The main purpose of the invention system 175 is to convert personal identifiers in data packets 303 received from senders 109/110, using some kind of secret mapping, such that the original identifiers are not known to the receiver 110/109. As a result, the data in the data packets 303 when received are considered to be anonymous. Similarly, this scenario may be reversed, a sender sends anonymous data packets which are reverse mapped in order to provide a the receiver with identifiable data.
All mapping of the personal identifiers (PIDs) is handled by the mapping module 106 (FIG. 1). In a preferred embodiment, the mapping is either implemented using a symmetric encryption, a lookup table with a random generator, or a combination of both, i.e. some one-to-one mapping. Regardless of the mapping function, the mapping module 106 needs to save a persistent state, e.g. a PID-encryption key or a lookup table. Whatever the format of the information used by the mapping module 106, it may use the data encryption key, K, to encrypt the information.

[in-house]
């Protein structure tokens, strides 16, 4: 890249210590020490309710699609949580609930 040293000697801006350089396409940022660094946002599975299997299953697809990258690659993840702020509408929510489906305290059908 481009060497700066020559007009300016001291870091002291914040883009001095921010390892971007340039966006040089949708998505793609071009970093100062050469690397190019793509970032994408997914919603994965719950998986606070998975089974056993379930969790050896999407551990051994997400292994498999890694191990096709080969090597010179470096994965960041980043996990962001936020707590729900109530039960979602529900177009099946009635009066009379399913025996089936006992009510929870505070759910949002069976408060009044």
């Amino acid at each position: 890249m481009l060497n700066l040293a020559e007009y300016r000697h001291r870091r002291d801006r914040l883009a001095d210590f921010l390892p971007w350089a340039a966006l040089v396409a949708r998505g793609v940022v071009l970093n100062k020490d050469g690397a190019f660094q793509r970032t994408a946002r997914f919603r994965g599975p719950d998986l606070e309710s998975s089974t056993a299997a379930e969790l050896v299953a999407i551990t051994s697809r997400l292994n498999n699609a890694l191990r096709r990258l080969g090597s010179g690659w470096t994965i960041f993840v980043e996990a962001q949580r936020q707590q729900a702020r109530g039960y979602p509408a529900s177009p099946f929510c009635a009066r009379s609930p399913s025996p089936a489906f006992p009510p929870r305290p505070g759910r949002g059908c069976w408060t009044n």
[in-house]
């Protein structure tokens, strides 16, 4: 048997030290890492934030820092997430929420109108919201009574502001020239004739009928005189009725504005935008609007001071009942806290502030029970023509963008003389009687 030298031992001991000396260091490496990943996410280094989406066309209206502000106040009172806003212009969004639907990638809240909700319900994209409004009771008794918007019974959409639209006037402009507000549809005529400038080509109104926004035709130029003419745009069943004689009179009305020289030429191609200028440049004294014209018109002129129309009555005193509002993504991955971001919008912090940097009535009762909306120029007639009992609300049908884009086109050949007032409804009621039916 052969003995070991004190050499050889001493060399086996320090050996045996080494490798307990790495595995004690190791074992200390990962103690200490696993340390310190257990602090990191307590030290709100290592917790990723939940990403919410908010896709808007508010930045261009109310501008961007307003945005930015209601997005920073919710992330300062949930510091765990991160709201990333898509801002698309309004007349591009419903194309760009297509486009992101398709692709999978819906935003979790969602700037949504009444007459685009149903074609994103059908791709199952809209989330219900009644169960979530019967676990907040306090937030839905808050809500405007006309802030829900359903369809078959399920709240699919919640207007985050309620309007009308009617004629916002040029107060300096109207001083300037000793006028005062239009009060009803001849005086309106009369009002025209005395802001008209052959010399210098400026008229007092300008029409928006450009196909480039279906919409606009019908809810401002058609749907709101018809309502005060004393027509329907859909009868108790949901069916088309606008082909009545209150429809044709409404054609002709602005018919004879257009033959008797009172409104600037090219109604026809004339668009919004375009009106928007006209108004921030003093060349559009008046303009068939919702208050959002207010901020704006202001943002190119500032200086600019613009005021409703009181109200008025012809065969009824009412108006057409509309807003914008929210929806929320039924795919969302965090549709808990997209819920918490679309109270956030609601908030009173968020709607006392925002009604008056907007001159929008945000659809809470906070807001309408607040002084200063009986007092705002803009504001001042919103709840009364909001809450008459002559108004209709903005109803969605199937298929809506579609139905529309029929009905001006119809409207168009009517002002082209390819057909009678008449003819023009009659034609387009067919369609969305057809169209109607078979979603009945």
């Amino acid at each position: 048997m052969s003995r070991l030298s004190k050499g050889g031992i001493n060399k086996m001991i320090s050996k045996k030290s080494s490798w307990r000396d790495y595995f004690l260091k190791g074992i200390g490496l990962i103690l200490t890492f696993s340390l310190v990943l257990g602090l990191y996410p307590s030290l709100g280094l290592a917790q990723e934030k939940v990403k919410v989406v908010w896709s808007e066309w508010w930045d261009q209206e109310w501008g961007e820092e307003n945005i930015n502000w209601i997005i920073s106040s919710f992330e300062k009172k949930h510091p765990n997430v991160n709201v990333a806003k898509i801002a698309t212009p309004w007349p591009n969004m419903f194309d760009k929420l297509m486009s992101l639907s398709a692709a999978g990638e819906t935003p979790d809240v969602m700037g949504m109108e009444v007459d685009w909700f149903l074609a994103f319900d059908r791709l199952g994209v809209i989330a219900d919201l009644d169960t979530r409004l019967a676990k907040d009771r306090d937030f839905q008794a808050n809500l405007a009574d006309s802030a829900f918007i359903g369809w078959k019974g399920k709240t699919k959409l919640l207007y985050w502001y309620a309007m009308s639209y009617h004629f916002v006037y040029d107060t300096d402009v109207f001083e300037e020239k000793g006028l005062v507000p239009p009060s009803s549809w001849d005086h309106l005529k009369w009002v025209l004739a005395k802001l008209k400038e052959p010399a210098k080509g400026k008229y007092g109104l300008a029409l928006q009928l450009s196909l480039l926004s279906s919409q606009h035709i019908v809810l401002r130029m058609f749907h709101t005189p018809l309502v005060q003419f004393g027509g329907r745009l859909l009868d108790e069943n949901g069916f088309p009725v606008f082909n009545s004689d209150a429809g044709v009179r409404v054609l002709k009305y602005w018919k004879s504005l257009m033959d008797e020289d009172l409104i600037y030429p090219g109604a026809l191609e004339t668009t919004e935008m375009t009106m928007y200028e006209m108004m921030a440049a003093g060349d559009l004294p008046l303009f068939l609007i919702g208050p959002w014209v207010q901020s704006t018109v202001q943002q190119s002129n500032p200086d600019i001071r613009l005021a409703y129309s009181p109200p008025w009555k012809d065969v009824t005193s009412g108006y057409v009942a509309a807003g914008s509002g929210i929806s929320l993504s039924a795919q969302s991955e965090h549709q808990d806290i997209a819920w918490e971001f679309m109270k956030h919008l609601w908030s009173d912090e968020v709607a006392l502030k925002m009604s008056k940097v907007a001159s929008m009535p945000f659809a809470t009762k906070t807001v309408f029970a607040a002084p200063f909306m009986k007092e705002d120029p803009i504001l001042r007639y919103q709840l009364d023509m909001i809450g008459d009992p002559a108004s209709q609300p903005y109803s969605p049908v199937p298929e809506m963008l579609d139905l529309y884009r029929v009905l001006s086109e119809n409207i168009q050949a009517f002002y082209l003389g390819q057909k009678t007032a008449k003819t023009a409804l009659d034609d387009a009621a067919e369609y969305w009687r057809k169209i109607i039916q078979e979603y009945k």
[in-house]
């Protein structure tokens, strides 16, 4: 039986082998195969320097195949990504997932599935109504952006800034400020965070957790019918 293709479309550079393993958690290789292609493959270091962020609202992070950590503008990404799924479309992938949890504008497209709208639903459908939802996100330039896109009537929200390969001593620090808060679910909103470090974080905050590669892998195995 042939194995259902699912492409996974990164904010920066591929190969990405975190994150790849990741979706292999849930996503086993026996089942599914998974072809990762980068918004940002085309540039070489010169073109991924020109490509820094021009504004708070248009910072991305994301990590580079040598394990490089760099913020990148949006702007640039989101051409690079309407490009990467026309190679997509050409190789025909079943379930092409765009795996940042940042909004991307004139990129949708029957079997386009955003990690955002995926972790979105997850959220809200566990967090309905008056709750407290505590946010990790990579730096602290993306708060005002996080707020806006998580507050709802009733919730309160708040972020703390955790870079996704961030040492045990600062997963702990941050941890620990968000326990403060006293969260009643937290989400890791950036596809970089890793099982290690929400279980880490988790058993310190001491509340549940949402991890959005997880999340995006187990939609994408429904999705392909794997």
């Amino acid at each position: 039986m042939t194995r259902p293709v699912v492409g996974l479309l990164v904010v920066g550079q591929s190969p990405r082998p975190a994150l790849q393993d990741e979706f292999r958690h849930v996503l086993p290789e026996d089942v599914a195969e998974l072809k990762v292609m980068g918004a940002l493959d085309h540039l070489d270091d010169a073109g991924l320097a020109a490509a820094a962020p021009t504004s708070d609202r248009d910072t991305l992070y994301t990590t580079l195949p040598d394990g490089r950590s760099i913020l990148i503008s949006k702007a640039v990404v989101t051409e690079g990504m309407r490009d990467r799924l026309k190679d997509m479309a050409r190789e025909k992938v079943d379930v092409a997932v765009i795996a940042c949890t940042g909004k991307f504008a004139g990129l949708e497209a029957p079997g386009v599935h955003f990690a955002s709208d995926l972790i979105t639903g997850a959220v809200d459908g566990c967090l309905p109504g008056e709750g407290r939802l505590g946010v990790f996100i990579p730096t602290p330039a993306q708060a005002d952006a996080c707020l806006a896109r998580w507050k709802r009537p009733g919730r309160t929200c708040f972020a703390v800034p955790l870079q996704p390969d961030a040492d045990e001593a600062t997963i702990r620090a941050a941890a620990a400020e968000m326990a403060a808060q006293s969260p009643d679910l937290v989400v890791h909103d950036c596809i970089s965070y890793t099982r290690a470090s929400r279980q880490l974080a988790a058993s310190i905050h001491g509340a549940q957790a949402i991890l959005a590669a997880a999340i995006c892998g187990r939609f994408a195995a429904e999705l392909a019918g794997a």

When encryption is used for the mapping, it is optional whether the PID-encryption key is entered by key holders or if the system 175 generates it in the same manner as K. Most importantly, in its persistent state outside the mapping module 106, the PID-encryption key always needs to be stored encrypted.
Further, the system 175 may also be configured to provide secret mapping between multiple domains. For instance, two domains might be the set of identifiers in two different laboratories working with anonymous data and the third domain the social-security identifiers. FIG. 5 illustrates three domains, Di 501, Dj 502 and Dk 503 that are related through two one-to-one mapping relations, DMij 504 and DMjk 505. With these two mapping relations 504, 505, the system 175 is also able to provide a mapping between Di and Dk, e.g. Dik(x)=Djk(Dij(x)), given the system is configurable to allow for such a mapping.